all indications from both George and Darla, there is little likelihood of a reconciliation or George
moving back to the Lakin property. Both expressed their intent to remain at their respective
residences indefinitely.

George is employed in large construction equipment sales. He travels a large portion of the
time in connection with his job. He testified that he is remodeling the Kinsley property by installing
insulation, re-plumbing it, and re-wiring it. He furnishes his own utilities to the Kinsley property
by means of a generator. George and Darla filed a joint tax return for the year 2007, showing a
Lakin address.5 Because of the tax savings associated with filing jointly, George testified that they
will file a joint tax return for 2008 as well.

With respect to the Bank’s stay relief motion, it is undisputed that George has not made any
mortgage payments on the Kinsley property since May of 2008. The mortgage payments are some

4 Darla remained in the Lakin property. At the time of filing their bankruptcy petition,
Darla lived in the Lakin property and George lived in the Kinsley property.

5 It appears from the chronology of events that the 2007 tax return was prepared and
filed before George and Darla separated.

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$568 a month.6 Both Darla and George are borrowers under the note and mortgage.7 George
acknowledged that he is in arrears on the note on the Kinsley property but contends that his brother
will help him cure the arrearage if he is allowed to exempt the Kinsley property as his homestead.
In addition, debtors’ counsel suggested that a mortgage loan work-out under the Housing Education
Program was possible, citing correspondence debtors received in July 2008.8

On August 27, 2008, the trustee timely objected to debtors’ claim of homestead exemption
under Fed. R. Bankr. P. 4003(b)(1).9 The objection to exemptions were set over to a scheduling
conference and then to an evidentiary hearing that was subsequently continued at the request of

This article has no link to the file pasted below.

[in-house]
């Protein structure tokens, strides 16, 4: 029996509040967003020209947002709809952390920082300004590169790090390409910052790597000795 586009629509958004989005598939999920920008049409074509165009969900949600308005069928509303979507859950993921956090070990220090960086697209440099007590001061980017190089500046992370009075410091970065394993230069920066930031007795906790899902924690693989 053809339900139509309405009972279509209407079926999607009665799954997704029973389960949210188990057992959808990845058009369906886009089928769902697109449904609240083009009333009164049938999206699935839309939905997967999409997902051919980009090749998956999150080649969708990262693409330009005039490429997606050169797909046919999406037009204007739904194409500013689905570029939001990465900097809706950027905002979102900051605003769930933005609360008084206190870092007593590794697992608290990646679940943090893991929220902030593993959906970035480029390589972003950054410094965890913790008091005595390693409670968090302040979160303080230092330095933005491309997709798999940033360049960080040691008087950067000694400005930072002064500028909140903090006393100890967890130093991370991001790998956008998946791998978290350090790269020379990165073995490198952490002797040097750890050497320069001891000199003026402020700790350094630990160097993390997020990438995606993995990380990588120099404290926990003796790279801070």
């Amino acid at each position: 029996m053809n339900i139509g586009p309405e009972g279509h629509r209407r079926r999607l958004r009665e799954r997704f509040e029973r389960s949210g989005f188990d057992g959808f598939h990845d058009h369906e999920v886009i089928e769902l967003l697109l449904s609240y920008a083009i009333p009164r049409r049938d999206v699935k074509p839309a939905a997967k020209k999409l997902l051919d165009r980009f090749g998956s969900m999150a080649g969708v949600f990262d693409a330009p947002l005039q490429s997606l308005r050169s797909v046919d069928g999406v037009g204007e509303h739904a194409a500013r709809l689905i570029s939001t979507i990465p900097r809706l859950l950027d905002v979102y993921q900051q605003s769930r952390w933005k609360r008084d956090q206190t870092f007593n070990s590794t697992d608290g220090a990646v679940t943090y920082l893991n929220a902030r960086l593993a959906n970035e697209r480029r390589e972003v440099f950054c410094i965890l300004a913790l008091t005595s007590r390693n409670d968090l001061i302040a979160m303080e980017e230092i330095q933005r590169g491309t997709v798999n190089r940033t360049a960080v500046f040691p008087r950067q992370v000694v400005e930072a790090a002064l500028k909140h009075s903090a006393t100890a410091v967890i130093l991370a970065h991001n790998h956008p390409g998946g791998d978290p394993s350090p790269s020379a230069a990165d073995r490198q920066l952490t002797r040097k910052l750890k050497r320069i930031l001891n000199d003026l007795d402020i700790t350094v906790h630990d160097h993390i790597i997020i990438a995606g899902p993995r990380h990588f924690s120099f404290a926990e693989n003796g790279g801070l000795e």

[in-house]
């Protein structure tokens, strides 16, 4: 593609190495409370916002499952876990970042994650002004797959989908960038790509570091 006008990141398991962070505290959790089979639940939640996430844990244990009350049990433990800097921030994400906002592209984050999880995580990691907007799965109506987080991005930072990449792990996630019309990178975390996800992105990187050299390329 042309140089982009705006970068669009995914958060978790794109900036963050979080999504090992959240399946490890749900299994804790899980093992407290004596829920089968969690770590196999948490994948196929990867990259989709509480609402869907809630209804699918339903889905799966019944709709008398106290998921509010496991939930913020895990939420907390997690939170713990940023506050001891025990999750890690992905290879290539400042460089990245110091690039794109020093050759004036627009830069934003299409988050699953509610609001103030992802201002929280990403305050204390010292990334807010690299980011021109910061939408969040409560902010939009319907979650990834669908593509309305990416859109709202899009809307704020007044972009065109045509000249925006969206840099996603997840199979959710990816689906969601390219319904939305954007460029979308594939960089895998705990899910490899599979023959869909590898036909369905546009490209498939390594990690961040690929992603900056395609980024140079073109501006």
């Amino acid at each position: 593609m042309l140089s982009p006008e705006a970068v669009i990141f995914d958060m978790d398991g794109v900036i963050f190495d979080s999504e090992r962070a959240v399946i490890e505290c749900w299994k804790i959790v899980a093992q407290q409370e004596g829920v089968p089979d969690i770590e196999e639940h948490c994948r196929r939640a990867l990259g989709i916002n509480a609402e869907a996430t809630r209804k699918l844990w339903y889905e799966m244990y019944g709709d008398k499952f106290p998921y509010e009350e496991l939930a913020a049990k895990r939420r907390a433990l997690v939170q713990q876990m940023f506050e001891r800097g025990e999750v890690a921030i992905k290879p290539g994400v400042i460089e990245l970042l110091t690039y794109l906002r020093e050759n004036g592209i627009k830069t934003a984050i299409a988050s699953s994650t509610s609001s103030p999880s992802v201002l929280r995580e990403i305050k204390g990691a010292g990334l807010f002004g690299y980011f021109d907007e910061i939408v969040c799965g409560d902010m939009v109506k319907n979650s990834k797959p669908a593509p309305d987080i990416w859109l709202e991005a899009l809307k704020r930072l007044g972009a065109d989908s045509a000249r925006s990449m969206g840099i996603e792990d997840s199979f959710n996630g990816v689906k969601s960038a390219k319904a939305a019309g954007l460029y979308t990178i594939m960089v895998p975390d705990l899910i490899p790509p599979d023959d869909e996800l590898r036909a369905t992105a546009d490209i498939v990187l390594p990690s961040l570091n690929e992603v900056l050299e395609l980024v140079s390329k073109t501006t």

debtors to the current February 2009 setting.

Analysis

I. The Objection to Homestead Exemption Issue
The trustee, as the party objecting to debtors’ claim of exemption, bears the burden of
proving that the exemption is not properly claimed.10 Here, however, there are no factual issues
concerning the debtors’ intent, use or occupancy as a residence, or abandonment. The exemption
issue presented to this Court is a pure question of law. Namely, does the Kansas homestead
exemption, KAN. STAT. ANN. § 60-2301 (2005), allow married, but separated, persons to each claim
a separate homestead exemption?

6 Ex. 3.

7 Ex. 1 and 2.

8 Ex. 4.

9 Debtors’ § 341 meeting was held and concluded on August 21, 2008.

10 Fed. R. Bankr. P. 4003(c).

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In arguing that it does, debtors focus on the liberal construction afforded the homestead
exemption under Kansas law, the trustee’s burden of proof, and the absence of any express
prohibition in the exemption statute precluding married persons from claiming different homesteads.
In arguing that it does not, the trustee points to the statutory language of the homestead exemption
itself and a comparison to the language utilized in other statutory exemptions.

This Court is not writing on a clean slate on this issue. Judge Karlin recently addressed this
issue, albeit in a different factual setting, in In re Hall and held under the factual circumstances of